By Chirag Trivedi
BBC News Online, London
Some shops will close on Oxford Street
The anti-capitalist demonstrations which mark May Day in central London could have their desired effect this year as businesses brace themselves for another setback in an already troubled time.
After the year before last, when thousands of protesters gathered in and around Oxford Street, many businesses are likely to remain shut and boarded up on 1 May, rather than risk damage to their property and possibly injury to themselves.
The demonstrations will further hit profits already affected by congestion charging, the closure of the Central Line, the threat of terrorism and the global economic downturn.
Services on the Central Line which runs through the West End, were suspended after a derailment in January. This led to a 15% loss of trade for retailers on Oxford Street.
In a recent survey by the London Chamber of Commerce, almost 60% of retailers in the congestion charge zone, blamed the £5-a-day road toll scheme for a 74% downturn in takings compared to the same period last year.
No figures are available for the loss to business from last year's May Day protest but in 2001 it was estimated that London's economy lost £20m in trade.
Last year many shops stayed open but boarded up windows and hired extra security.
But in 2003 some small businesses on Oxford Street have said they have no option but to close for the day.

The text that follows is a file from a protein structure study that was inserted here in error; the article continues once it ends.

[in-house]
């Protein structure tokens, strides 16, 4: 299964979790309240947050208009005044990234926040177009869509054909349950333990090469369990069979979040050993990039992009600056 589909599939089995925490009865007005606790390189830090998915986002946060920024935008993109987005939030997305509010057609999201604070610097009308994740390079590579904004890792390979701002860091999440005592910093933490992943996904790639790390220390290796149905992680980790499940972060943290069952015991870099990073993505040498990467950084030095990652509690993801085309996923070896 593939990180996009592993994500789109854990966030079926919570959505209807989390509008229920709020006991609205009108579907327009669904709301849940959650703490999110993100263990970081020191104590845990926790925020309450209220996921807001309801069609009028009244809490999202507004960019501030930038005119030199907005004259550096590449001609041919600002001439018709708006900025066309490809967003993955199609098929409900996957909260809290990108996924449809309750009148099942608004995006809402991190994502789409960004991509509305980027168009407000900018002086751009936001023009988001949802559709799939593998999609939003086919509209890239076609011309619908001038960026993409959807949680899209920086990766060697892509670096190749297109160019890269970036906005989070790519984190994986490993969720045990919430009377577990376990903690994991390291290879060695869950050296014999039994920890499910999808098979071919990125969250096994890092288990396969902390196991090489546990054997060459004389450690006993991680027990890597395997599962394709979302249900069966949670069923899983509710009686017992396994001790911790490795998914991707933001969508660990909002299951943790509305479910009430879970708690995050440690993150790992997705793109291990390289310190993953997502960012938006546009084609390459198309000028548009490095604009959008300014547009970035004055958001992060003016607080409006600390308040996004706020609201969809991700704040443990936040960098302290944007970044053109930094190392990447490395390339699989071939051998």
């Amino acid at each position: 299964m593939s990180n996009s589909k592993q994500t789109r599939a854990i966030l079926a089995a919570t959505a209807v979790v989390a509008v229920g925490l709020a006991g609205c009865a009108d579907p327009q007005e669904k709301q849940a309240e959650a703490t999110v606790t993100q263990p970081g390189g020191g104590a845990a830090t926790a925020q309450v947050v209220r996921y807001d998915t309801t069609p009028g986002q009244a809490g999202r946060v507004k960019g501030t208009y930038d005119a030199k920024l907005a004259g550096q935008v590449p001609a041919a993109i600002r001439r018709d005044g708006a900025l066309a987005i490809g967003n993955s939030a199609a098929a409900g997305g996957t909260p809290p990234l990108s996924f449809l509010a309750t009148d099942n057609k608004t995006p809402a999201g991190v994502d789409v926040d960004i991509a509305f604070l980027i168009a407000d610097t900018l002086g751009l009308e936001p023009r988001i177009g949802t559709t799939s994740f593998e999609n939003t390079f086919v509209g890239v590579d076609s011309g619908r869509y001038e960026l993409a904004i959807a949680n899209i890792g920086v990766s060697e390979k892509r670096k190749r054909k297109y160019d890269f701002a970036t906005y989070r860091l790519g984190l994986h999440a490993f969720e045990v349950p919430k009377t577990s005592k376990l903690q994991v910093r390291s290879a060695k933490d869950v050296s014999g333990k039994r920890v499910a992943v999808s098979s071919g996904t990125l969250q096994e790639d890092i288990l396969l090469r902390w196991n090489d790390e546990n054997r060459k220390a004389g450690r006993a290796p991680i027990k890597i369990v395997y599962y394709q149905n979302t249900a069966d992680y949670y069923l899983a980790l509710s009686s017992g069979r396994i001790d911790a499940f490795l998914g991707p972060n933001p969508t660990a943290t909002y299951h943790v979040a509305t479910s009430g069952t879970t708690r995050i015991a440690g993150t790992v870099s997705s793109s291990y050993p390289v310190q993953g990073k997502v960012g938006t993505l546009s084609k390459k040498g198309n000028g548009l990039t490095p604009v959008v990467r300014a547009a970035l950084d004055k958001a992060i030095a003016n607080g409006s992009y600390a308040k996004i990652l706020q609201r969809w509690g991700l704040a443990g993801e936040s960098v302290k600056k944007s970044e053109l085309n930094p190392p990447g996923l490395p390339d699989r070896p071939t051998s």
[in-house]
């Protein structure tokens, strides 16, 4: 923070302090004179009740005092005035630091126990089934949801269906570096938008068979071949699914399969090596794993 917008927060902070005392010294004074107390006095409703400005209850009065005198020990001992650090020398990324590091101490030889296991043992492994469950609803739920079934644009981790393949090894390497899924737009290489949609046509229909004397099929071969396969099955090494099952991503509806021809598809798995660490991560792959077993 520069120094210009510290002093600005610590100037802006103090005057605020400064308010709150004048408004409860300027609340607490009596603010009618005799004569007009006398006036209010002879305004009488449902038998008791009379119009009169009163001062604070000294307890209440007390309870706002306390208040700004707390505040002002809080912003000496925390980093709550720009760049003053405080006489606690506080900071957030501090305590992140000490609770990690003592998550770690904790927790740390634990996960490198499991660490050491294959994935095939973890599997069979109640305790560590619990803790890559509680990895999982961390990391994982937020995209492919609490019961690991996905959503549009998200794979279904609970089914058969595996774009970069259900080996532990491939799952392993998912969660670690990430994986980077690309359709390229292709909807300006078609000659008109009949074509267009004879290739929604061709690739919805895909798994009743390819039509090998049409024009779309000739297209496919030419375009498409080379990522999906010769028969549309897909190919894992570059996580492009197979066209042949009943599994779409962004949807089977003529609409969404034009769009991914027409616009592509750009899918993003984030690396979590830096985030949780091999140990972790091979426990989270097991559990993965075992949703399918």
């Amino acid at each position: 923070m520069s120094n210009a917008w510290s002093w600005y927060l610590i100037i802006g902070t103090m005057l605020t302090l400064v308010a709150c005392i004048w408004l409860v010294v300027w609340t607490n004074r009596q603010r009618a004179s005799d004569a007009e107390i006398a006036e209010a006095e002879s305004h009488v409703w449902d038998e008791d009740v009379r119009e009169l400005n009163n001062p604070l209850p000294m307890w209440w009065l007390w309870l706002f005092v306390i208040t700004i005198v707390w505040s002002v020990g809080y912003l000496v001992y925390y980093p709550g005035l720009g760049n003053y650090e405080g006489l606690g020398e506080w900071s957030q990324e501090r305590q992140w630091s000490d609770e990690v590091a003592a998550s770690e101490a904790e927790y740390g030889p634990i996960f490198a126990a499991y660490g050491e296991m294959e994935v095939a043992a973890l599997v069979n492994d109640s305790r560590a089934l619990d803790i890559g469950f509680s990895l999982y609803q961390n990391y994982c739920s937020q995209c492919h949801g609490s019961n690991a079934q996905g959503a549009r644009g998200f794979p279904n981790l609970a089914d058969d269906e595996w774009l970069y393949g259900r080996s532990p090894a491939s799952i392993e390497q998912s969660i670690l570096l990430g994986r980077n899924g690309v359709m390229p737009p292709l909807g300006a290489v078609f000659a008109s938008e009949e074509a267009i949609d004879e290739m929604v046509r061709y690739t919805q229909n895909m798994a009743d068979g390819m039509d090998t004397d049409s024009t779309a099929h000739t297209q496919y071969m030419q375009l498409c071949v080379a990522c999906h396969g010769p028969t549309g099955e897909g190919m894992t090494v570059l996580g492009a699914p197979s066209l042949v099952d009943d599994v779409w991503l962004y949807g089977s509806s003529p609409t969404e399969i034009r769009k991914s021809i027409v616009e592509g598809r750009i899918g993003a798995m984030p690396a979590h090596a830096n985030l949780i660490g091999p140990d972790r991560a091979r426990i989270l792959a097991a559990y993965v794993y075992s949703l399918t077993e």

Tony Quinn, who runs a fruit stall, said: "This is the last thing we need. With the congestion charge and the war, business is not what it should be.
"We'll probably not open for the day. We didn't last year on the advice of the police.
"Staying closed could cost us up to £800 at this time of year."
Mr A. Patel of Oxford News, newsagents said: "We will do the same as we did last year and open up but close at midday.
May Day map of London
Events, locations and times
"We will lose a lot of money but we don't want to get hurt either."
The manager of the Surprise Surprise clothes shop, Rita Sheth, said: "Last year we boarded up the windows but continued to trade but business was so poor that we shut at 4pm.
"This year we can't afford to shut at all, and we can't afford to get the windows boarded up either."
But R. Shah who owns a tobacconist, Bonds of Oxford Street, said: "We will be open as usual. There was no problem last year."
And shoppers said they would be giving the West End a wide berth with one tourist saying there "are other things than shopping to do in London".
A spokesman for the London Chamber of Commerce said it was hoping for an uneventful demonstration.
'Business as usual'
"We have every confidence in the police that this year's protest will be peaceful and have a minimum impact on business," he said.
A spokesman for Westminster Council said it hopes to have a "business as usual" day.
"We will be asking businesses to review their security and if requested we will remove street furniture, such as dustbins.
"The last few years have seen a marked improvement in the level of violence and damage.
"We hope to see that continue."